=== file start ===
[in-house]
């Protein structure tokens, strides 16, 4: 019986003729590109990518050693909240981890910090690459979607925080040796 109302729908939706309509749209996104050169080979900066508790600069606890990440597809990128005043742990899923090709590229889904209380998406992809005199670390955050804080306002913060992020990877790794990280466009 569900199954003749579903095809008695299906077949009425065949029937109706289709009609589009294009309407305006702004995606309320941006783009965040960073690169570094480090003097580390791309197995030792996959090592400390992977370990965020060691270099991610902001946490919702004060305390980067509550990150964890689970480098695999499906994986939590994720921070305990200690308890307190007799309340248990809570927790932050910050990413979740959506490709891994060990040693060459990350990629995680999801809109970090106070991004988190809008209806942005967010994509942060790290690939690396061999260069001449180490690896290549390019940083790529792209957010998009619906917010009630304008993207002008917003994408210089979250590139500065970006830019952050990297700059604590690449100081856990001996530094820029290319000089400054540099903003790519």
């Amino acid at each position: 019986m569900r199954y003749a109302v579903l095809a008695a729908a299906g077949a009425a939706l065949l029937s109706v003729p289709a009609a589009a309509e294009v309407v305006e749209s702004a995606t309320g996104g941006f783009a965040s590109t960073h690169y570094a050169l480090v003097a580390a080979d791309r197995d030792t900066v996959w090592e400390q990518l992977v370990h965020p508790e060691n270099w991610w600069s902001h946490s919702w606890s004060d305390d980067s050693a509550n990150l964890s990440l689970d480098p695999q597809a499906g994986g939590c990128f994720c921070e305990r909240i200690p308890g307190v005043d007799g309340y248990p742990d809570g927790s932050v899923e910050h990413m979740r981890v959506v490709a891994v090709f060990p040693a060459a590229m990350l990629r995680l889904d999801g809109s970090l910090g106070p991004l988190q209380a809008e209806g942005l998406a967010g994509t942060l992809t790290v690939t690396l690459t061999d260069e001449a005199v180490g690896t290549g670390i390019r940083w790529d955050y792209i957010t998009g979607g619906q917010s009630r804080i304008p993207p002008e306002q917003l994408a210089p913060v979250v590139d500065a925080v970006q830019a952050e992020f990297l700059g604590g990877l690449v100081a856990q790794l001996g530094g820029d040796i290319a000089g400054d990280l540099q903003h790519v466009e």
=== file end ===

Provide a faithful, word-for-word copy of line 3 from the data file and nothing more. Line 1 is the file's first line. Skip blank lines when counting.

């Amino acid at each position: 019986m569900r199954y003749a109302v579903l095809a008695a729908a299906g077949a009425a939706l065949l029937s109706v003729p289709a009609a589009a309509e294009v309407v305006e749209s702004a995606t309320g996104g941006f783009a965040s590109t960073h690169y570094a050169l480090v003097a580390a080979d791309r197995d030792t900066v996959w090592e400390q990518l992977v370990h965020p508790e060691n270099w991610w600069s902001h946490s919702w606890s004060d305390d980067s050693a509550n990150l964890s990440l689970d480098p695999q597809a499906g994986g939590c990128f994720c921070e305990r909240i200690p308890g307190v005043d007799g309340y248990p742990d809570g927790s932050v899923e910050h990413m979740r981890v959506v490709a891994v090709f060990p040693a060459a590229m990350l990629r995680l889904d999801g809109s970090l910090g106070p991004l988190q209380a809008e209806g942005l998406a967010g994509t942060l992809t790290v690939t690396l690459t061999d260069e001449a005199v180490g690896t290549g670390i390019r940083w790529d955050y792209i957010t998009g979607g619906q917010s009630r804080i304008p993207p002008e306002q917003l994408a210089p913060v979250v590139d500065a925080v970006q830019a952050e992020f990297l700059g604590g990877l690449v100081a856990q790794l001996g530094g820029d040796i290319a000089g400054d990280l540099q903003h790519v466009e």